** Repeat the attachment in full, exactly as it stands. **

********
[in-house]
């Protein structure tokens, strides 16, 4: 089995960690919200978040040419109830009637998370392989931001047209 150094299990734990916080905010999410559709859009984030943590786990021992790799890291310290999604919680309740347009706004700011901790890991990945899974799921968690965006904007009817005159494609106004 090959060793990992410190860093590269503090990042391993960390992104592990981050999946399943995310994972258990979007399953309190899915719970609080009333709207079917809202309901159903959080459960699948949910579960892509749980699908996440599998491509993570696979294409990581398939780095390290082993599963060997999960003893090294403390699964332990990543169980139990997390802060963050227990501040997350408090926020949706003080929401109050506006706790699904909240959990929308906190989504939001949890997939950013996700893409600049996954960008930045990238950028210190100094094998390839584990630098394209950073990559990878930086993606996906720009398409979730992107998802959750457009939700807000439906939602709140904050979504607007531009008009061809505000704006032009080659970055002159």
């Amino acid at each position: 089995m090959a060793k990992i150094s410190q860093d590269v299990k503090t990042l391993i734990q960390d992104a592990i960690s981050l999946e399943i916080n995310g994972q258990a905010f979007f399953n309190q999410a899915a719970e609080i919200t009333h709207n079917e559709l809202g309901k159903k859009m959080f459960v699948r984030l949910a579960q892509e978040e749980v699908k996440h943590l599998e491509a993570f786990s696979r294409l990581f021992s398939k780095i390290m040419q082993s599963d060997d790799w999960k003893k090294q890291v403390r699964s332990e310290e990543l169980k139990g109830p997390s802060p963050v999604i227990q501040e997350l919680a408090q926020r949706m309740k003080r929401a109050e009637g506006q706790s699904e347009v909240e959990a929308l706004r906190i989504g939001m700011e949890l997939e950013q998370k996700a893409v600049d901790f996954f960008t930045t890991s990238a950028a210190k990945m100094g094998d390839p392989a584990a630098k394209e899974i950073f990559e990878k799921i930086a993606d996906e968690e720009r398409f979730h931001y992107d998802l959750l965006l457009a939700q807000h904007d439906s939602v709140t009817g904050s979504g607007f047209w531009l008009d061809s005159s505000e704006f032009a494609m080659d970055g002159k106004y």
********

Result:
[in-house]
């Protein structure tokens, strides 16, 4: 089995960690919200978040040419109830009637998370392989931001047209 150094299990734990916080905010999410559709859009984030943590786990021992790799890291310290999604919680309740347009706004700011901790890991990945899974799921968690965006904007009817005159494609106004 090959060793990992410190860093590269503090990042391993960390992104592990981050999946399943995310994972258990979007399953309190899915719970609080009333709207079917809202309901159903959080459960699948949910579960892509749980699908996440599998491509993570696979294409990581398939780095390290082993599963060997999960003893090294403390699964332990990543169980139990997390802060963050227990501040997350408090926020949706003080929401109050506006706790699904909240959990929308906190989504939001949890997939950013996700893409600049996954960008930045990238950028210190100094094998390839584990630098394209950073990559990878930086993606996906720009398409979730992107998802959750457009939700807000439906939602709140904050979504607007531009008009061809505000704006032009080659970055002159």
């Amino acid at each position: 089995m090959a060793k990992i150094s410190q860093d590269v299990k503090t990042l391993i734990q960390d992104a592990i960690s981050l999946e399943i916080n995310g994972q258990a905010f979007f399953n309190q999410a899915a719970e609080i919200t009333h709207n079917e559709l809202g309901k159903k859009m959080f459960v699948r984030l949910a579960q892509e978040e749980v699908k996440h943590l599998e491509a993570f786990s696979r294409l990581f021992s398939k780095i390290m040419q082993s599963d060997d790799w999960k003893k090294q890291v403390r699964s332990e310290e990543l169980k139990g109830p997390s802060p963050v999604i227990q501040e997350l919680a408090q926020r949706m309740k003080r929401a109050e009637g506006q706790s699904e347009v909240e959990a929308l706004r906190i989504g939001m700011e949890l997939e950013q998370k996700a893409v600049d901790f996954f960008t930045t890991s990238a950028a210190k990945m100094g094998d390839p392989a584990a630098k394209e899974i950073f990559e990878k799921i930086a993606d996906e968690e720009r398409f979730h931001y992107d998802l959750l965006l457009a939700q807000h904007d439906s939602v709140t009817g904050s979504g607007f047209w531009l008009d061809s005159s505000e704006f032009a494609m080659d970055g002159k106004y």